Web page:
More than seven out of ten employees are offered salary sacrifice schemes by their employers, with the most popular options being either pension contributions or childcare vouchers.
The study also showed that a third of respondents believed that the provision of flexible benefits by employers was on the up. But such a scenario comes as no surprise.
With the economy struggling, many employers are not in a position to give pay rises and bonuses and so it is more important than ever that they provide some form of workplace benefits package in order to ensure that employees feel valued.
Of those benefits, the most popular appeared to be pension contributions (77%). While they will have to be extended to all staff this October when automatic enrolment is introduced, whether salary sacrifice continues to be an option here will, of course, be up to individual employers.
Next on the list, however, was childcare vouchers, which were offered by 73% of employers as an incentive for working parents to save on childcare expenditure. But it was likewise encouraging to see that, even in these stringent times, some 49% of employers gave to charity via the payroll.
Other common benefits were cycle-to-work schemes, healthcare, membership fees, holiday purchasing, qualification fees, training and life insurance.
But more than a fifth of employers chose not to offer any flexible benefits on top of basic salaries at all. This is despite the fact that it is not necessary to spend a lot of money on implementing such packages as the savings that it is possible to make on employer National Insurance Contributions, for example, can be used to cover the the additional cost of administration.
It is also despite the fact that a huge 85% of workers rated flexible benefits as being either ‘very important’ or ‘important’ to them.
One of the questions that our policy & research team is often asked, however, is whether HMRC will remove salary sacrifice schemes altogether because they seem to be making them more and more difficult to administer.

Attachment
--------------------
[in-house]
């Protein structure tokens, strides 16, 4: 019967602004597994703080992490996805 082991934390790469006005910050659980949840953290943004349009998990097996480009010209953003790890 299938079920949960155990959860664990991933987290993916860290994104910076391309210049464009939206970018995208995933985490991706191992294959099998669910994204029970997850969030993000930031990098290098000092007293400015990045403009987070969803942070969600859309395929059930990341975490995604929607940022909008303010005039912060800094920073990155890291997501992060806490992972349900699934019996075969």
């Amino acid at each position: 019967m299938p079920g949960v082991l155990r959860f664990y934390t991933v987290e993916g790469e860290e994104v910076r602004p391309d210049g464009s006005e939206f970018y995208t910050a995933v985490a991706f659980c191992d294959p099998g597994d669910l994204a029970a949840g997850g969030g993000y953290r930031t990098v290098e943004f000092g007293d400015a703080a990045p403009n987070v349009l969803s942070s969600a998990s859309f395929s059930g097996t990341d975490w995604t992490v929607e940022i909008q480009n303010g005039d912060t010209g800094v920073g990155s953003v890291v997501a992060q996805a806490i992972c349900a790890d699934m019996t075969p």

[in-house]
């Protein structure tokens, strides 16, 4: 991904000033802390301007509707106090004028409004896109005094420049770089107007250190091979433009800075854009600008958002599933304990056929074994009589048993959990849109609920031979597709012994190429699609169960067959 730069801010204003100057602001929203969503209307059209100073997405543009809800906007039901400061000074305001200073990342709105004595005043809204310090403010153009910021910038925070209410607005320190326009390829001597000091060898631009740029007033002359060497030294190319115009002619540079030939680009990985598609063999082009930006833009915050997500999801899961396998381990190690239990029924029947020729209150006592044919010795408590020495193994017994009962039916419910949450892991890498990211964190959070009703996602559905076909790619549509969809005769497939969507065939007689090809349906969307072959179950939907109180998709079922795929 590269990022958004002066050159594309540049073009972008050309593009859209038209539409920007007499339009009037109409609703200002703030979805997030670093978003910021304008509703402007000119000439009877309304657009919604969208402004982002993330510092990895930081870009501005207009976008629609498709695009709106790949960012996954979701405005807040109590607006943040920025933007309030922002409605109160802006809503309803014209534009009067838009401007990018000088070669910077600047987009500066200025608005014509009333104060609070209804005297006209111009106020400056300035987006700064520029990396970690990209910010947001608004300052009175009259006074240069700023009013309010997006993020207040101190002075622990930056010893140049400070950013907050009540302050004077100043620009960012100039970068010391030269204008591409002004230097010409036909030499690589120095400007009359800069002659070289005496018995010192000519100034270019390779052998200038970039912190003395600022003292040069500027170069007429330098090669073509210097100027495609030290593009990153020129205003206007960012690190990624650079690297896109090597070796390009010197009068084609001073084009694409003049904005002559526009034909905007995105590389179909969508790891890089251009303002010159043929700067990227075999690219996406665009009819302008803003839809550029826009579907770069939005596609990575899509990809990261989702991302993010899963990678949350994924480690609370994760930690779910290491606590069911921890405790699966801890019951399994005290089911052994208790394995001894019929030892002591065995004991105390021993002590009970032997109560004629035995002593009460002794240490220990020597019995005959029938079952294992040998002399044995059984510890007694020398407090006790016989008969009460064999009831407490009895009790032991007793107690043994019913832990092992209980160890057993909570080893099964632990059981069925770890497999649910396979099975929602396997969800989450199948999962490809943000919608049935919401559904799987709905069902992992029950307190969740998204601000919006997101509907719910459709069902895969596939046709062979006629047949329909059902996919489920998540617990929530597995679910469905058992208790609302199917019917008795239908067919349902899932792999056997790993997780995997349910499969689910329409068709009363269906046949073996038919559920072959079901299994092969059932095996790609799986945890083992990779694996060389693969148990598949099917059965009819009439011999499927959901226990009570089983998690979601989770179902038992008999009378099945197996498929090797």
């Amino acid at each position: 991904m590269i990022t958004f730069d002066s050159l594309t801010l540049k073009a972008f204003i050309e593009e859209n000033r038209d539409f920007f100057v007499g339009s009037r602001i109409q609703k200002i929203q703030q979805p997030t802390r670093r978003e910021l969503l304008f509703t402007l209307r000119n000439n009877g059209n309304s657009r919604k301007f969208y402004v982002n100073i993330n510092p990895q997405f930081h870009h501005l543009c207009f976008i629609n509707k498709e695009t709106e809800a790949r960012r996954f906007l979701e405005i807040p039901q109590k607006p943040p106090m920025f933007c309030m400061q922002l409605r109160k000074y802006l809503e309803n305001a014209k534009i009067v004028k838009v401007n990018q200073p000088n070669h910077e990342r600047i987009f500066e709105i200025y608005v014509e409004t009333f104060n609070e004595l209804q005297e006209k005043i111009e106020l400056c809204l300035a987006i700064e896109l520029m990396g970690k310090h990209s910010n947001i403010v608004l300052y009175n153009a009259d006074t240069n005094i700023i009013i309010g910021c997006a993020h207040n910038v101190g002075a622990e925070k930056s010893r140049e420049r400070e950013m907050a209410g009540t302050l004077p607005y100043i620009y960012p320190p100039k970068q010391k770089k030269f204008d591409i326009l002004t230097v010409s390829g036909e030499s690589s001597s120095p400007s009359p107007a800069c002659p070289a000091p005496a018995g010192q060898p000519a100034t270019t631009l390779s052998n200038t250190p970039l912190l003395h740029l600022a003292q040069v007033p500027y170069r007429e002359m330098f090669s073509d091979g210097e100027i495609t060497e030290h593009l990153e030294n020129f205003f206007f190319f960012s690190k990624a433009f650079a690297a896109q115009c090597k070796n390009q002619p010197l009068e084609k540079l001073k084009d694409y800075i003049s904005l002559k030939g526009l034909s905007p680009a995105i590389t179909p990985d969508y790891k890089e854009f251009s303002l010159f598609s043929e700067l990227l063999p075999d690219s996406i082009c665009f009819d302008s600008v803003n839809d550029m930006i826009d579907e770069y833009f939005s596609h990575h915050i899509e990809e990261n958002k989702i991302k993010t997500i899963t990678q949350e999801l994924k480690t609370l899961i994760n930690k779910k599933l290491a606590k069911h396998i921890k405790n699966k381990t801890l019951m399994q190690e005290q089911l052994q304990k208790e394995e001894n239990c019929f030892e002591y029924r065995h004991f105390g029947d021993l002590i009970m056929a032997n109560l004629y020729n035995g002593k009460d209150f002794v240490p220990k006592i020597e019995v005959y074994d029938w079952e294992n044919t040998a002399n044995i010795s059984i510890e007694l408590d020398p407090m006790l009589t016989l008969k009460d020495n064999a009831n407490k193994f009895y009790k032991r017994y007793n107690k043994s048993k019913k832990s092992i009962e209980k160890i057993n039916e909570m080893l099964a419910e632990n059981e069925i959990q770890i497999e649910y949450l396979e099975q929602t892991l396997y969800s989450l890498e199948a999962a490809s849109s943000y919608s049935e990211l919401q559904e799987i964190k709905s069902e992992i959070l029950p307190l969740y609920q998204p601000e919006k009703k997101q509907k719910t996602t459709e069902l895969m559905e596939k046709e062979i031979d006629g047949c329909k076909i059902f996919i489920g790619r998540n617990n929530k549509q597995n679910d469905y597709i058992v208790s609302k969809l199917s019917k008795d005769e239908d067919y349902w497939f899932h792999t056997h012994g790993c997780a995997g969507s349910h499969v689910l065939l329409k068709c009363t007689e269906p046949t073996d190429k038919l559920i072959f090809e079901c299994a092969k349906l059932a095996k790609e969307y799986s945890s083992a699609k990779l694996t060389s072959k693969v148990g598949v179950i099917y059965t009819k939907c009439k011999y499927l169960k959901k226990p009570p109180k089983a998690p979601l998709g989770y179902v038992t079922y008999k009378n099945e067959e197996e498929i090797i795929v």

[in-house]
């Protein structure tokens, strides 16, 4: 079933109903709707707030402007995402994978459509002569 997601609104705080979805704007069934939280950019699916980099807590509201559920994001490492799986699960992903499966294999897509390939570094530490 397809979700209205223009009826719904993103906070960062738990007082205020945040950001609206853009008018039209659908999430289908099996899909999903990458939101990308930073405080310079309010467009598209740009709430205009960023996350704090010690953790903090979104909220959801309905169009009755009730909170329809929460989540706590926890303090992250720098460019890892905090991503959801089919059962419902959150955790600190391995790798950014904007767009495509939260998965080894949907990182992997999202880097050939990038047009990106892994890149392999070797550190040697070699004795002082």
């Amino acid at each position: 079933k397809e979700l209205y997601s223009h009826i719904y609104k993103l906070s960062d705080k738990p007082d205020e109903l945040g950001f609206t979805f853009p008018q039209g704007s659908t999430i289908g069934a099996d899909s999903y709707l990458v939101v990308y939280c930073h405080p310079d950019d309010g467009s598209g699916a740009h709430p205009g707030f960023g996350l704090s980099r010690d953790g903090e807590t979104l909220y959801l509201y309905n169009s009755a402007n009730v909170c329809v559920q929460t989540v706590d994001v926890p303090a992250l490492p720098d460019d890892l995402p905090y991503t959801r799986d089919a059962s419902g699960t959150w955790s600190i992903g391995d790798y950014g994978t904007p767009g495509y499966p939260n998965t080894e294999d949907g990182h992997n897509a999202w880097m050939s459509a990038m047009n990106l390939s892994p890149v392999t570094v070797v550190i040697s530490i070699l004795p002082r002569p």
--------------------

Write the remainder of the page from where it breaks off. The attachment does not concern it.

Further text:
A key example of this was the change brought in last April to Employer Supported Childcare
, in which legislation now restricts the level of income tax relief available to higher rate and additional rate taxpayers so that it matches that available to basic rate taxpayers.
The move wasn’t actually intended to make the scheme less accessible but rather to make it fairer for everyone in relation to tax and NICs relief – and indeed, the changes only apply to new employees who joined a scheme after 6 April 2011.
This means that those who are already in a scheme are unaffected by the changes and can continue to receive tax and NICs relief at their marginal rate.
But the introduction of a required ‘Basic Earnings Assessment’ was not good news for people administering ESC schemes as the assessment has to be carried out both as soon as an employee joins a scheme as well as annually at the start of every subsequent tax year in order to work out how much tax relief they are entitled to.
Fortunately, an assessment remains valid for the whole year and is not affected by any increases or decreases in pay or by any changes to the value of any taxable benefits. These changes are instead reflected in the Basic Earnings Assessment carried out the following year.
But there was also a recent tribunal ruling, which gave those employers entering into salary sacrifice schemes a big wake-up call to ensure that they always make the appropriate contractual changes. In the case of Reed Recruitment Agency
, the scheme was ruled invalid and the agency could now be liable for a tax bill of more than £150 million.
As of September, however, there could be a substanital rise in interest in salary sacrifice schemes as employees seek ways to get around the increasing tuition fees involved in sending their children to English universities. Apart from assistance with student loans, salary sacrifice schemes could also prove popular with professionals looking to develop their own expertise.
Elaine Gibson, the CIPP’s associate director of payroll qualifications, said: “Salary sacrifice is a contractual arrangement, whereby employees can sacrifice a portion of salary in place of certain benefits, one of those benefits being workplace training and education. Such a scheme enables both the employee and the employer to take advantage of tax breaks."
For example, employers would not have to pay National Insurance on the value of the education or course and the employee would not have tax and National Insurance deducted. "This is a win-win contractual arrangement for both the employer and the employee,” Gibson concluded.